China on Screen
China has a rich history going back thousands of years, its heritage serves to inspire and drive modernity… but you know what else? China looks great on film. It’s one huge country with desert, mountains, rivers, huge cities, long walls and a roll-call of other cool things. Plus, with a population of more than one billion, movies are big business and more and more Hollywood outfits head there to make films. If you’re visiting China as a movie buff, here’s quick primer on what to look out for and where it was shot for your China tours.
Beijing captured the world’s attention when it hosted the Olympics in 2008. The event’s iconic sites were showcased in the Will and Jada Smith–produced Karate Kid remake (shot entirely in China). Their son, Jaden Smith, was filmed against the famous Bird’s Nest and there were cutaways to the then-new CCTV building as well. Several scenes were also shot at the Beijing Shaolin Wushu School – remember the sequence with several hundred students doing their morning training routine?
Of course, the city’s crowning glory is the Forbidden Palace. True to its name, no other film since Bernado Bertolucci’s epic The Last Emperor (shot in 1987) has been allowed to shoot inside this grand compound. Yet the Karate Kid managed to pack in a wildly unrealistic sequence where a bunch of school kids walked through the Tiananmen Doors into an empty palace. Real-life visitors today will generally have to battle with thousands of other tourists for their Beijing tour!
The Great Wall of China
No, you can’t see the Wall from space, but you can visit the Mutianyu section where Jackie Chan taught the Karate Kid some moves. Robert Downey Jr will also be seen flying over sections of the Great Wall in a tin suit in Iron Man 3. Also in the pipeline, Edward Zwick (of The Last Samurai fame) will be directing The Great Wall, a film about the origins and construction of this iconic structure. So, pay a pilgrimage to the various remaining sections, they’re all within day-trip striking distance from Beijing.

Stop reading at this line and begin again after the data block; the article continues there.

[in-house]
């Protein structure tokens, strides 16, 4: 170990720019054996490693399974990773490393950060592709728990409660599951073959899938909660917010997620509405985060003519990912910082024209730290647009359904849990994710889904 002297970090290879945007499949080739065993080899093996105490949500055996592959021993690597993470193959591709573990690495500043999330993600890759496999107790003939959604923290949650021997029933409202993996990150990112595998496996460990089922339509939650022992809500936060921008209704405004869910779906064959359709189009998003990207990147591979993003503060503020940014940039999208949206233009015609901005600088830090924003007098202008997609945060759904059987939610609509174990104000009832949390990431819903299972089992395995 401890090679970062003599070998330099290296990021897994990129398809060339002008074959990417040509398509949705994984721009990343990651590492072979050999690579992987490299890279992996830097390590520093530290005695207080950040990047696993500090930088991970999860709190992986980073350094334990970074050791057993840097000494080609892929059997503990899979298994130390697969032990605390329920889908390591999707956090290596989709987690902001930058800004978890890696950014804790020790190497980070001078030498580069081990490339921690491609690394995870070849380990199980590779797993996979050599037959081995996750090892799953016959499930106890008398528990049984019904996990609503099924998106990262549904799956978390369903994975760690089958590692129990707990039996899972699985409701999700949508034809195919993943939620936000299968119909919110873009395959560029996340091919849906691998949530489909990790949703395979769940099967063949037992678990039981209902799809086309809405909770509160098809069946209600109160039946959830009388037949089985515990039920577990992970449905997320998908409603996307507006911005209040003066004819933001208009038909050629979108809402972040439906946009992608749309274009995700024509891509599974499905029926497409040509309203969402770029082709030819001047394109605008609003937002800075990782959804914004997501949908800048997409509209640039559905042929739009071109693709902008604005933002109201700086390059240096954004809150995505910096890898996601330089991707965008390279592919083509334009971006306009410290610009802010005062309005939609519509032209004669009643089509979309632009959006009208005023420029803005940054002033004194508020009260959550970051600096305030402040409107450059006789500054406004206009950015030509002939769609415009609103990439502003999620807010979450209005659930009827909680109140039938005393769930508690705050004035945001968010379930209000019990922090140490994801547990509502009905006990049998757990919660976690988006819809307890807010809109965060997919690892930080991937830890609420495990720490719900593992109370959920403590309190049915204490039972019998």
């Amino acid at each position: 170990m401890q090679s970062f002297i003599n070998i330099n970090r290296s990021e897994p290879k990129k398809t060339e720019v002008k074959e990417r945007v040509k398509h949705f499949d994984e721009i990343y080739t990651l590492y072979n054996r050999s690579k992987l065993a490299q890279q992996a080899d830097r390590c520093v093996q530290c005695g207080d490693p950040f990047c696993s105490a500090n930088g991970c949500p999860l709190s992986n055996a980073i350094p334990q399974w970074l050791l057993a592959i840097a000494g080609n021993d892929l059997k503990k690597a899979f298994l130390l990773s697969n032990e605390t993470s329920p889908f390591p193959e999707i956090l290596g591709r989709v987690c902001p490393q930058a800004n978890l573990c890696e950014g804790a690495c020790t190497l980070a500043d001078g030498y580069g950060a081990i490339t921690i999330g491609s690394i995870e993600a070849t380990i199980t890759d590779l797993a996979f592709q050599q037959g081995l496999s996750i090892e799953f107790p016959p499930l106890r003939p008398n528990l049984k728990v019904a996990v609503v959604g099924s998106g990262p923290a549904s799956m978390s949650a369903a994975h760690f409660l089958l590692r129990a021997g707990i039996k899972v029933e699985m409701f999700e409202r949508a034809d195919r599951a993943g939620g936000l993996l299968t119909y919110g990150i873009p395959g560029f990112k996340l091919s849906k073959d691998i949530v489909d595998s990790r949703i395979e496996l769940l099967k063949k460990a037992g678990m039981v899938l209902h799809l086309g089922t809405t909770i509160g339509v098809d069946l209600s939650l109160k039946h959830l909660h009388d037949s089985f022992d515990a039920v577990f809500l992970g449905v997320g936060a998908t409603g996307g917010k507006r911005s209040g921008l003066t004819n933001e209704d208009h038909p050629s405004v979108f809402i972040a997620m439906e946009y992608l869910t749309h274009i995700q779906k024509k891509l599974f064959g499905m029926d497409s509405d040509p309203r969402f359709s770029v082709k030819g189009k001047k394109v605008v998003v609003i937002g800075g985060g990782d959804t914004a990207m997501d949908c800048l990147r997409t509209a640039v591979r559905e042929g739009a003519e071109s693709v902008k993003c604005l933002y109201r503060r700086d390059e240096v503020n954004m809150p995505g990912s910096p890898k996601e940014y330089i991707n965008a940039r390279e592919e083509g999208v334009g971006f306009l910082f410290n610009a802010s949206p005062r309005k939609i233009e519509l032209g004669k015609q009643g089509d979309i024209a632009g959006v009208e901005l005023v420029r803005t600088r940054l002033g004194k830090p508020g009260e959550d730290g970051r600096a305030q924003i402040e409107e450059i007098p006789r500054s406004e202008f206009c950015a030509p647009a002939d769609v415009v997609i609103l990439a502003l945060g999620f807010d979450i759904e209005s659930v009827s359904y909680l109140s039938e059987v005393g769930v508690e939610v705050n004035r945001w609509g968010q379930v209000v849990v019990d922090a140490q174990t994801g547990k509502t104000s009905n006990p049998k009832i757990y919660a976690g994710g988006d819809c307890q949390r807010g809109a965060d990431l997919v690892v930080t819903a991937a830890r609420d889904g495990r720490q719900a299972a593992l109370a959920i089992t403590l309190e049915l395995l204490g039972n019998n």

Speaking of Iron Man 3, filming will be set in various as-yet-undisclosed parts of the city. We’re going out on a limb to suggest that you visit the Bund, the lovely French Concession and the gleaming skyscrapers in Pudong (including the 492m-high Shanghai World Financial Centre) where we’re guessing that scenes from the movie will be shot.
This picturesque 900-year-old village was notably the set for The Painted Veil, a tragi-drama starring Edward Norton and Naomi Watts. Wander on cobblestone paths past stone houses and along the stream to recreate scenes from the film (minus the cholera). Since you’re in the Guangxi province, don’t forget to visit Yangshuo where you’ll find the gorgeous karst-mountain backdrop that set the bucolic tone of the film.
The perfectly preserved Unesco-heritage-listed villages of Xidi and Hongcun were the subject of several scenes in Ang Lee’s Crouching Tiger, Hidden Dragon. The villages, with their moody cobblestoned streets, aged white-walled houses and bodies of water instantly set the mood for classic martial arts action. Don’t forget to hike through the rustling bamboo forest, Mukeng Zhuhai, where the breathtaking sword-fighting scenes from the movie were shot. For Chinese-film buffs, famed director Zhang Yimou filmed Judou in the less-visited village of Nanping. In all these places, stills from the movies have been put up to help jog your memory.
Remember Avatar? James Cameron’s epic featuring blue-skinned aliens may have been set on a fictional world of Pandora but its landscape wasn’t entirely fictional. Pandora’s floating mist-wreathed mountains were based on similar formations in the Hunan’s Wulingyuan scenic area. The popularity of the film in China (top-grossing film ever!) probably had something to do with the government’s decision to rename the Southern Sky Column as the Avatar Hallelujah Mountain.
Push, a 2009 thriller starring Chris Evans, Djimon Hounsou and Dakota Fanning might have been forgettable, but the bustling Mongkok and Hong Kong city streets and buildings were used to great visual effect. The manic energy of the city is best experienced at street level as you push through the throngs in neon-lit Mongkok in search of your next dim sum fix. The brilliant Hong Kong sequence (filmed in IMAX too) of Christopher Nolan’s Dark Knight Returns saw Batman decking baddies in the International Finance Centre, the second tallest building in the city. You can check out the cityscape (sans baddies) from the top of the Peak.
It seems that there is no movie about Yangtze River cruises.
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